plus una illa te diffamabit, quam multæ virtutes commendabunt

The_Franz posted:

there's definitely a job security angle in that a bespoke set of init scripts, tied together over the years with string and gum and requiring constant janitoring to work properly, is replaced by something that actually works reliably and requires simple, 5 line configuration files that anyone even marginally technically competent can write. systemd is to unix graybeards as the automated telephone switch was to operators

i've never written either a sysv init script or a systemd unit file, but this quick tutorial definitely makes me more inclined towards the latter:

https://www.redhat.com/en/blog/converting-traditional-sysv-init-scripts-red-hat-enterprise-linux-7-systemd-unit-files

however, my understanding is that modern non-systemd distros tend to go for openrc rather than the venerable sysv-init, and the openrc layout seems pretty reasonable to me:

https://wiki.gentoo.org/wiki/Handbook:X86/Working/Initscripts#Layout

Zlodo
Nov 25, 2006

SYSV Fanfic posted:

The unix philosophy (the programs must be kept seperate) aroused around the same time the supreme court said the races couldn't be kept separate. I think people at the time just liked keeping things seperate, because it helped them understand things. Unfortunately we wound up with a lot of race issues in linux as a result. So we did integration and wound up with systemd.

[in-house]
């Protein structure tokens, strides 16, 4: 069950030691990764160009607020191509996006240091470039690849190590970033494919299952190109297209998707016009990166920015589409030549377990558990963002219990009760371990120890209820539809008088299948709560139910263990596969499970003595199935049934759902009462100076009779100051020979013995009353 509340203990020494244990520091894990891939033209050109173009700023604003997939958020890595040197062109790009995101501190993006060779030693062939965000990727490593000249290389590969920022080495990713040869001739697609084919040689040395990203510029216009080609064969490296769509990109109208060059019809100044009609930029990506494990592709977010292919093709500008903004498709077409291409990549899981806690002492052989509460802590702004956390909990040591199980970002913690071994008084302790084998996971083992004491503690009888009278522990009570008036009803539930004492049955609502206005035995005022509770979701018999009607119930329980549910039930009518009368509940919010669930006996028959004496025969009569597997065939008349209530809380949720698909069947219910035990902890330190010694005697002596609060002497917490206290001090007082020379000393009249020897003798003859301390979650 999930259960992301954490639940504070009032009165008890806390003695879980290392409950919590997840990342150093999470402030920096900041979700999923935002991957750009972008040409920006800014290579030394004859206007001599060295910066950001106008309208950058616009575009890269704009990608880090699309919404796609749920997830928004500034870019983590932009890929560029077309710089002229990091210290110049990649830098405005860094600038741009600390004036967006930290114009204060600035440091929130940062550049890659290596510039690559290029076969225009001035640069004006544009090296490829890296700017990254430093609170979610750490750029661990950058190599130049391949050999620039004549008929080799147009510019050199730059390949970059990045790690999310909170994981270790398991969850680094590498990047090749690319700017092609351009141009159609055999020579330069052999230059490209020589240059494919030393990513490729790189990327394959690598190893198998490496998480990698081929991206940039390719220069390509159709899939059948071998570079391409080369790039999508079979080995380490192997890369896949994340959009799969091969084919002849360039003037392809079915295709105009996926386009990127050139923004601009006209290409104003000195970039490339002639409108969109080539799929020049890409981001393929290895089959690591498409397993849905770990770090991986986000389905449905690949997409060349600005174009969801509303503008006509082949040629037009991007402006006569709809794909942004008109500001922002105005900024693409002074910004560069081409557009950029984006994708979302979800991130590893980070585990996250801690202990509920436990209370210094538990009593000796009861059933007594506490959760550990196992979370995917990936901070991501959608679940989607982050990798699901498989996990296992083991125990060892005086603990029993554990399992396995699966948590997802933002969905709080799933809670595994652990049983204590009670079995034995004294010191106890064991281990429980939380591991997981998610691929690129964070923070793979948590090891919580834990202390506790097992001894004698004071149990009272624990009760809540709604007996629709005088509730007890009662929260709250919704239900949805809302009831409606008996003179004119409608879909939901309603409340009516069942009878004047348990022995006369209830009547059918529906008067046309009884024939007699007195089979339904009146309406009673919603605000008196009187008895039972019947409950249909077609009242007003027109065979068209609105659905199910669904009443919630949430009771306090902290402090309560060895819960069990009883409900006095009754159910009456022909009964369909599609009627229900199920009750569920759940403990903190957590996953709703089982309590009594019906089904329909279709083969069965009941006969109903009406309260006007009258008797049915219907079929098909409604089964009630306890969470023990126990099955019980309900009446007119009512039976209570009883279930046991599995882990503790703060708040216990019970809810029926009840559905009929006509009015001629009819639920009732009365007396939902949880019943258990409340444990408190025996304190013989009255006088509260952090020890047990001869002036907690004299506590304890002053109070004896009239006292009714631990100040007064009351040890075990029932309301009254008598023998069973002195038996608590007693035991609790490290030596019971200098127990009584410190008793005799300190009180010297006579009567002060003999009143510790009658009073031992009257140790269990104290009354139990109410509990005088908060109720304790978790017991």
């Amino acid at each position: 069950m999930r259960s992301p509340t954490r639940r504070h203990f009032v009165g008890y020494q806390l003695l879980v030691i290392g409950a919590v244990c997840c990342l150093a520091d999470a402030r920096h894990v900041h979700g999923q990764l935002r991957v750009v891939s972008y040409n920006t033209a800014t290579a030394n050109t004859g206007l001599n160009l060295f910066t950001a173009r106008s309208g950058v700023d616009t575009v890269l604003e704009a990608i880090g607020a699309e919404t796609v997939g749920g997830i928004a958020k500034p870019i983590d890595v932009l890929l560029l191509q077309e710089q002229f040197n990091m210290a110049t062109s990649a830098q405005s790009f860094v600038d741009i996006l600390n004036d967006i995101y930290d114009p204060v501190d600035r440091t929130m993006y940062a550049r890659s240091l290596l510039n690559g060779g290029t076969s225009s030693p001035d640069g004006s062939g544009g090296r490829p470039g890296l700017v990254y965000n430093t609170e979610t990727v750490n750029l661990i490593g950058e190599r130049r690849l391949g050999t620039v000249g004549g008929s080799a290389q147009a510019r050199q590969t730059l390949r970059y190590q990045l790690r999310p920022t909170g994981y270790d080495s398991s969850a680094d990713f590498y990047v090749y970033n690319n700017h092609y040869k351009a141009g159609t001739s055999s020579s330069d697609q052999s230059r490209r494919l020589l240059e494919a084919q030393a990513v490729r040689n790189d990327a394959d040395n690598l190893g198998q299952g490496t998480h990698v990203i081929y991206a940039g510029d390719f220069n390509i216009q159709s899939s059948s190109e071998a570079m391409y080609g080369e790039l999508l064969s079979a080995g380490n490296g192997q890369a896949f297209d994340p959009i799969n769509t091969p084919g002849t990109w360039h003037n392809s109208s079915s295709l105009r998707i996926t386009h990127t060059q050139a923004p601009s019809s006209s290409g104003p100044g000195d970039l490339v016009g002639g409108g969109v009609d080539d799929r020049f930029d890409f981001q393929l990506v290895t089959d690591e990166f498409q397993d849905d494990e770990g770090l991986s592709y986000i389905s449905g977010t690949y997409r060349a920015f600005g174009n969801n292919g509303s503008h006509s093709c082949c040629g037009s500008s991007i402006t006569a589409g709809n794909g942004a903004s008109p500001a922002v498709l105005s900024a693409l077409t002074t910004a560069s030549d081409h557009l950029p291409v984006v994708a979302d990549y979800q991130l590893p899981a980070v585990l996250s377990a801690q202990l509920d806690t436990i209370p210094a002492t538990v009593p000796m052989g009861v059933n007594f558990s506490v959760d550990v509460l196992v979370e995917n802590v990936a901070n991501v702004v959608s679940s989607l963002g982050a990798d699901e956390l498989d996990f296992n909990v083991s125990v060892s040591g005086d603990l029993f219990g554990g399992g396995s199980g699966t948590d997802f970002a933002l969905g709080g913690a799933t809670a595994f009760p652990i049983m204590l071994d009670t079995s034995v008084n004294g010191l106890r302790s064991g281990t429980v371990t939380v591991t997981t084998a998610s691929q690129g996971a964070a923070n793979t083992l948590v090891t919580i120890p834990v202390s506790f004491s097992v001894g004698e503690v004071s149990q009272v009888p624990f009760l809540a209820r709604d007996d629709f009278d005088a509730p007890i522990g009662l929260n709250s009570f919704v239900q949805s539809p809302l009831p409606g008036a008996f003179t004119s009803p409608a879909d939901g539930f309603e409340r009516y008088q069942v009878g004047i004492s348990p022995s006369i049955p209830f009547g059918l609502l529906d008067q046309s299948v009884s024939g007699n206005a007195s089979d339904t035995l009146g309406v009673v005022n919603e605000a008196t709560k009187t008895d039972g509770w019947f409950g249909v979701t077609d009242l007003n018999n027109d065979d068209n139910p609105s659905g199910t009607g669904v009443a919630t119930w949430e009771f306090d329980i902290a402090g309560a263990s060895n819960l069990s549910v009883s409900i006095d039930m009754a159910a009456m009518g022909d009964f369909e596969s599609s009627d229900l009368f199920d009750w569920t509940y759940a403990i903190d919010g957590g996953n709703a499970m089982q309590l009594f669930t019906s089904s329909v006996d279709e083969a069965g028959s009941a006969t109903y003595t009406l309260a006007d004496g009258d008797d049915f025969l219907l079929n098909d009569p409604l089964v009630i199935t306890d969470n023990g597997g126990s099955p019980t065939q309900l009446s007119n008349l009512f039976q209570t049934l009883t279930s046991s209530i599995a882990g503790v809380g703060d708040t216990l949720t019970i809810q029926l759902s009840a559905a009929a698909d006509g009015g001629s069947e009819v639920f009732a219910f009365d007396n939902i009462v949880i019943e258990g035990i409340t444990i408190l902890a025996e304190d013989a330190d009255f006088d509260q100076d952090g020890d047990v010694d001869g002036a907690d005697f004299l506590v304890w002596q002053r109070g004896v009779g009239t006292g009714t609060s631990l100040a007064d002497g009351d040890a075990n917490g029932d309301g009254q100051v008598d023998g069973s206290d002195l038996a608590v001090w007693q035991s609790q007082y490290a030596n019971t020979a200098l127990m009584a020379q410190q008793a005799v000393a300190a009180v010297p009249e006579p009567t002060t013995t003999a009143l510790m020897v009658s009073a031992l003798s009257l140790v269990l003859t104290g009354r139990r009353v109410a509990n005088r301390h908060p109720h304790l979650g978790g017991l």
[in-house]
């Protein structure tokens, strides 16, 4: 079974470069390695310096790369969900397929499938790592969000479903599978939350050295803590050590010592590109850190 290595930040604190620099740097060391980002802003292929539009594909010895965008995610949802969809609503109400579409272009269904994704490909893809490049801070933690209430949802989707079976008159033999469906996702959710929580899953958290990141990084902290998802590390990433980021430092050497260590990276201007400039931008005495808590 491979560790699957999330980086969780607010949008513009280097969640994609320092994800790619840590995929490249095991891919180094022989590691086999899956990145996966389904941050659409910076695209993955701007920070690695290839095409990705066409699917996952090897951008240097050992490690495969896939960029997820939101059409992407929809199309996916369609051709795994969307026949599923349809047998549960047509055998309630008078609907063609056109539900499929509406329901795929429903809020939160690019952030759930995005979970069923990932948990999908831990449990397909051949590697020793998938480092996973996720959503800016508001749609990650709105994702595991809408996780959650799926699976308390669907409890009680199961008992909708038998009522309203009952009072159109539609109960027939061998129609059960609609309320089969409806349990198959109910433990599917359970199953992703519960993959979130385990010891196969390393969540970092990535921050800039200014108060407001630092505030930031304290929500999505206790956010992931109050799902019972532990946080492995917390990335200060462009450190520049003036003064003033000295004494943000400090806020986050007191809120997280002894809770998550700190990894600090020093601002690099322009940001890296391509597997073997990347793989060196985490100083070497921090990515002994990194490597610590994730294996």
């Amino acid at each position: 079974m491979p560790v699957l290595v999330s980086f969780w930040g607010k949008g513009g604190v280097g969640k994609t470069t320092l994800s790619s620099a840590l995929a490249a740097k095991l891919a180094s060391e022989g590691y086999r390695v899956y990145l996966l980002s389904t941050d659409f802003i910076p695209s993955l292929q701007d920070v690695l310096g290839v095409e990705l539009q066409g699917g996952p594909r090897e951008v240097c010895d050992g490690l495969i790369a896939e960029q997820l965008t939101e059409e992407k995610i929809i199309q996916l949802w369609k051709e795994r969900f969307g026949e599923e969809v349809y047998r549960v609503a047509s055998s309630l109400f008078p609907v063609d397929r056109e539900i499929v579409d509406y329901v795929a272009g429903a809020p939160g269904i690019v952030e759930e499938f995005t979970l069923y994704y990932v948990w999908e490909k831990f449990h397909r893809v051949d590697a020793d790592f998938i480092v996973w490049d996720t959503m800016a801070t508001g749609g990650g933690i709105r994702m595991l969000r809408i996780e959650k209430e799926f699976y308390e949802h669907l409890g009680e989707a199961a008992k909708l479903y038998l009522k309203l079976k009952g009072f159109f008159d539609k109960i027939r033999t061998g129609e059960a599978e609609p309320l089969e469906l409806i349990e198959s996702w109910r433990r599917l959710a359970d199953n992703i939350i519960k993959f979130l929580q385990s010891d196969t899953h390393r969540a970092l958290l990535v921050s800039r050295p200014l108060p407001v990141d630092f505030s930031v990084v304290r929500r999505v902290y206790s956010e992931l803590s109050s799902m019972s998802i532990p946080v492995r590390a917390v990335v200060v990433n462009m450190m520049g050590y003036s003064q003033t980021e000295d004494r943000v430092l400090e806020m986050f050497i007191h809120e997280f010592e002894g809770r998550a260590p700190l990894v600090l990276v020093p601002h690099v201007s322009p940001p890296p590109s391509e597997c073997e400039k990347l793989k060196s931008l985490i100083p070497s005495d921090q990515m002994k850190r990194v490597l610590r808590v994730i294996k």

hope that clears things up.

powerful username post combo

hobbesmaster
Jan 28, 2008


my favorite part is that each distro creates its own network management tool for ethernet and wifi and forgets that anything else exists. so when you want to do something like manage a cellular modem they say "oh uhhhh... install NetworkManager I guess?" and then everything fights each other and nothing works quite the way it should

usually you can get pppd working easily enough because i guess thats needed for pppoe but people tend to notice when their lte cat 4 modems are limited to 1 mbit (or comically, 115200)

Sapozhnik
Jan 2, 2005

Nap Ghost
Most things that aren't vanilla Debian use NetworkManager these days don't they?

idk itjustworks for at least the past five years or so. For its first decade of existence though NetworkManager was indeed flaky and unreliable.

Agile Vector
May 21, 2007

scrum bored



hobbesmaster posted:

everything fights each other and nothing works quite the way it should

mycophobia
May 7, 2008

Sapozhnik posted:

Most things that aren't vanilla Debian use NetworkManager these days don't they?

idk itjustworks for at least the past five years or so. For its first decade of existence though NetworkManager was indeed flaky and unreliable.

i think vanilla debian uses it too

carry on then
Jul 10, 2010

by VideoGames

(and can't post for 11 years!)

Tatsujin posted: